Episode 115: Live with Gary K. Wolfe!

We are back after an unexpected break over the WorldCon weekend. We intended to have a podcast for you, and to record many, many exciting interviews. Instead, life took over and we did something else.

However, we were back in the Gershwin Room this weekend to discuss the Hugo Awards, Paul Kincaid’s LA Times article on the exhaustion of science fiction, and steampunk, through the lens of two very fine stories by Caitlin R. Kiernan (“Goggles (c.1910)” from Steampunk 3) and Nick Mamatas (“Arbeitschraft” from The Mammoth Book of Steampunk).

As always, we hope you enjoy the podcast!

10 thoughts on “Episode 115: Live with Gary K. Wolfe!”

  1. Semiprozine. Here’s the easy version.

    If no money changes hands then it is a fanzine.

    If the contributors get paid but the staff of the magazine do not, then it is a semiprozine.

    If the staff of the magazine get paid then it is professional.

    For those who are still confused, here’s some elaboration.

    The basic fan ethic is that you do what you do for the love of it, not to make money. The only “payment” fans should expect for what they do is that fans who benefit from their work should also do things on a volunteer basis to pay back for all of the free stuff they have received from others.

    However, as with all artistic activity, not all creativity is commercial. Our writers need money to support them. Fans can help by creating publishing companies and magazines that take in money to pay the writers, and cover costs. Provided that the fans themselves don’t take payment, they are still operating within the fan ethic.

    If, on the other hand, the staff of the magazine get paid, then clearly they are running the magazine as industry professionals and should be judged as such.

    There are, of course, inevitable wrinkles and complications, because real life is not as simple as award rules, but the above outlines the basic principles on which the split is based.

  2. As always a nice podcast.

    What might be happening in (part of) SF is people realizing that 1) lots of people were never represented well in older SF and their stories ought to be written as well, even if that means reusing older stories; 2)people realizing that the amount of people that understand modern technology beyond ‘it is magic’ is tiny, which again means that older stories can be told with that in mind.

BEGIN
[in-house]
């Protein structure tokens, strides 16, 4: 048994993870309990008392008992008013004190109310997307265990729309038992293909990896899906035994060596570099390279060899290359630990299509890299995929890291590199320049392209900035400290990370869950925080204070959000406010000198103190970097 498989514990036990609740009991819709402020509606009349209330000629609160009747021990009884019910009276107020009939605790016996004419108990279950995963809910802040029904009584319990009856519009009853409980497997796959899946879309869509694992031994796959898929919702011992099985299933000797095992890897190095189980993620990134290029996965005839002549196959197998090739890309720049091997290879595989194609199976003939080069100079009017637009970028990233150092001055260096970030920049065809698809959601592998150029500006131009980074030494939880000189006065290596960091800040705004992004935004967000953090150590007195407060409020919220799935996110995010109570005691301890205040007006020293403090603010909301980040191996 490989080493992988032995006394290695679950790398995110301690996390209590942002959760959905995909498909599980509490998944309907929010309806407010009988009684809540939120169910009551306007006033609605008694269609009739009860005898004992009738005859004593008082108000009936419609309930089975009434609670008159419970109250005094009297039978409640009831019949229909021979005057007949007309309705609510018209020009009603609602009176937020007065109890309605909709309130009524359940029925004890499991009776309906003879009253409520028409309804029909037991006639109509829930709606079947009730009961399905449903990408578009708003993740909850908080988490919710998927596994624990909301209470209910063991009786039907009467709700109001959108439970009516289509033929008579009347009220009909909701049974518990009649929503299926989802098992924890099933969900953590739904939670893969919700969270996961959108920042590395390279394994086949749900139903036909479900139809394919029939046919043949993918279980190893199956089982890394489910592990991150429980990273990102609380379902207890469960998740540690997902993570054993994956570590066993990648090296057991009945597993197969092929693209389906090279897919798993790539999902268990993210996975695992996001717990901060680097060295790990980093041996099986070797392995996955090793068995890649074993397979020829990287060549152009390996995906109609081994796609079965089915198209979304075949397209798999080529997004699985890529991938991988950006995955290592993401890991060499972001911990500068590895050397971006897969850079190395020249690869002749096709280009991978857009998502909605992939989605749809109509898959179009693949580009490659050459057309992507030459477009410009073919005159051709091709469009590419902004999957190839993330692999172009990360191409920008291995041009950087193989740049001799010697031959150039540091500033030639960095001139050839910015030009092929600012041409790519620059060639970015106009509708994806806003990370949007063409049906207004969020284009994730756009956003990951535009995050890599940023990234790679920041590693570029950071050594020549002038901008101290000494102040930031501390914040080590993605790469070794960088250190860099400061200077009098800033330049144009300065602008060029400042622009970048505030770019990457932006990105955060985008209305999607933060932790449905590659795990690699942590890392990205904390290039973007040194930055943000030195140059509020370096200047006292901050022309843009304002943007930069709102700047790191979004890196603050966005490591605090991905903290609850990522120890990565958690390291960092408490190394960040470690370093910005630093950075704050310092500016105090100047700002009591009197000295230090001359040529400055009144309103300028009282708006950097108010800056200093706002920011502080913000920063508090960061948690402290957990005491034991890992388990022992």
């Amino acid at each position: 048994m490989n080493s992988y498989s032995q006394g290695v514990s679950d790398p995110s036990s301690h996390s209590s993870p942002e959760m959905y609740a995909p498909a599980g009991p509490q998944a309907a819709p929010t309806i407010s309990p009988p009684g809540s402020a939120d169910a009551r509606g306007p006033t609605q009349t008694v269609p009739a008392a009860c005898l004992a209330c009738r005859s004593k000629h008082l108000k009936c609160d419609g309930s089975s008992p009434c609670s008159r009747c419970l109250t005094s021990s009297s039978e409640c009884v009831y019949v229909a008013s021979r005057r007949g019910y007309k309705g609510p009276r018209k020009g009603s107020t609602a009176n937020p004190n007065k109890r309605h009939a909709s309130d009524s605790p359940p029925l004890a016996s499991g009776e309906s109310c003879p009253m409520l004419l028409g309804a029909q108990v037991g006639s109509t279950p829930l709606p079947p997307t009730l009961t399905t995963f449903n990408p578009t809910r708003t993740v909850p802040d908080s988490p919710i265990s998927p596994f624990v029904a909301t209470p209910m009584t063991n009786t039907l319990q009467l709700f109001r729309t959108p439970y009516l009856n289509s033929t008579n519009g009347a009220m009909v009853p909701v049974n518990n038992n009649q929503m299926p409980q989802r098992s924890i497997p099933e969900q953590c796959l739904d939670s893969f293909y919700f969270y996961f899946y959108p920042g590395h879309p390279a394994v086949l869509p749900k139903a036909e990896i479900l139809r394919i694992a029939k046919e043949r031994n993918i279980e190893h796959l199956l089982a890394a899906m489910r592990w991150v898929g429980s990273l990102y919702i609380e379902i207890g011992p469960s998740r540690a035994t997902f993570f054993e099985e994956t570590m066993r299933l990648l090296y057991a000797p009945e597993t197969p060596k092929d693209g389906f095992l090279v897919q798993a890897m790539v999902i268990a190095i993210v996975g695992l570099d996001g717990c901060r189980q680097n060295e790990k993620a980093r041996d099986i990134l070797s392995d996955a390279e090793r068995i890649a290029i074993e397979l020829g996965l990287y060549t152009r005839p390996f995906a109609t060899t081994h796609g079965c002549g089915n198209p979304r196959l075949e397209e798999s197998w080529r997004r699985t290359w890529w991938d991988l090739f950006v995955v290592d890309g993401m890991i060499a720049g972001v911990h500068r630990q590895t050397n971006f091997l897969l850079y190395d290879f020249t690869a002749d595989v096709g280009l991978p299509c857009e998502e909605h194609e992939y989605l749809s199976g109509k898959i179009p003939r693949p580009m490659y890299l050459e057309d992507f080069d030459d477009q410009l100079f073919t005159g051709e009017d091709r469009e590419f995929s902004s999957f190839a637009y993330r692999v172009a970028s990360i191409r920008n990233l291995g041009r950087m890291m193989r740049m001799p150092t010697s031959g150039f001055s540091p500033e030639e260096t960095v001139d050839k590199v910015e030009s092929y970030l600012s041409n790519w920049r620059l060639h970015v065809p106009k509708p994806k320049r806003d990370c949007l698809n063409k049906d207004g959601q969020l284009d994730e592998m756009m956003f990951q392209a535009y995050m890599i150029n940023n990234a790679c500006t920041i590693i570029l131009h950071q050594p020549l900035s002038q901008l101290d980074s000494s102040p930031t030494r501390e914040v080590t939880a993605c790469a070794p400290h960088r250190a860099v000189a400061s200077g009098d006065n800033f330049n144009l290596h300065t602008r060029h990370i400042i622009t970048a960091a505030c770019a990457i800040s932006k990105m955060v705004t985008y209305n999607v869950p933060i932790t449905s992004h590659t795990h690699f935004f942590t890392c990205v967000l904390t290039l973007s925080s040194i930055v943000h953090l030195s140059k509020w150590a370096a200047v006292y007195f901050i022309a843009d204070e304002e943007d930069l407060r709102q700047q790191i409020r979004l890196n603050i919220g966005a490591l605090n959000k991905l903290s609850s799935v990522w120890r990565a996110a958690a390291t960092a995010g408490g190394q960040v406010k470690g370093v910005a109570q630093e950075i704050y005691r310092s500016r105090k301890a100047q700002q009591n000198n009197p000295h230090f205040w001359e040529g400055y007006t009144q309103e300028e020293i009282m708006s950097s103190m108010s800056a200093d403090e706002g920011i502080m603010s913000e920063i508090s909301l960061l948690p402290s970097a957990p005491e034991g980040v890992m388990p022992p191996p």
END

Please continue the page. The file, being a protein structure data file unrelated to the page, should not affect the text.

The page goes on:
Both factors that also seem to be important in the Kiernan and Mamatas stories you discussed.

    Of course in addition to the different interpretations of what SF actually is, should be, and who writes it (how much of the SF’nal exploration of modern society actually takes place in the techno thrillers?).

  3. WRT: types of (SF) stories.

    So basically, variety is the spice of life?

    That was a very roundabout (dare I say it, rambling) way to get to that point!

  4. Cheryl, sorry for the late comment, but that’s not completely correct. The definition of a professional publication includes being published *by a professional company*. So, if Frobozz.com was hosted by Big Name Book Publisher but the actual site editors/html monkeys/whatever were not paid for their work, it would still be a professional publication because of involvement of Big Name Book Publisher (regardless of whether the contributors were paid). This seems an unusual business model, but far from impossible.

    Jonathan, Gary: As to the question of the Young Adult Hugo, the majority of the opposition (to my eye) seemed to fall into 2 camps:

    1. The bigger objection was that it’s a logistical nightmare because there’s no way to cleanly segregate YA works from works that would be eligible in other categories. One of the guiding principles of the Hugos categories is not just that no work should only be eligible in multiple categories, but that *the category should be as clear as possible for the person making the nomination*.

    2. The lesser objection was that it seems unnecessary. Ben Yalow made the point–somewhat ham-handedly–that YA books are capable of winning the awards outright. He cited Harry Potter and The Goblet of Fire and Coraline, but an even stronger case would be the Best Novel slate from 2009, when 3 of the 5 novels were YA (Little Brother, Zoe’s Tale, and the eventual winner, The Graveyard Book).

    There was one person who spoke in opposition to the award on the grounds that the material was unworthy of consideration. He was actually booed and hissed, and I don’t think his opinion held much sway.

    I myself am deeply ambivalent about the idea, because I see the benefits of such an award–to YA SF, to the Hugos, and to traditional fannish fandom. But I also see the difficulties involved–it took the Semiprozine Reform Committee 2 years to come up with a set of definitions that we could mostly agree to, and that seems like a calm stroll through a meadow compared to the minefield of sorting out the issues involved in the YA category.

    There’s real concentrated wisdom, both about the award idea and the reaction to its rejection, in Patrick Nielsen Hayden’s blog post here: http://nielsenhayden.com/makinglight/archives/014324.html#014324

  5. Ah, I thought Cheryl’s comments about the Semiprozine looked familiar–she repeated them over on her own web site, where I gave a different response (but not a contradictory one, I’m glad to say).

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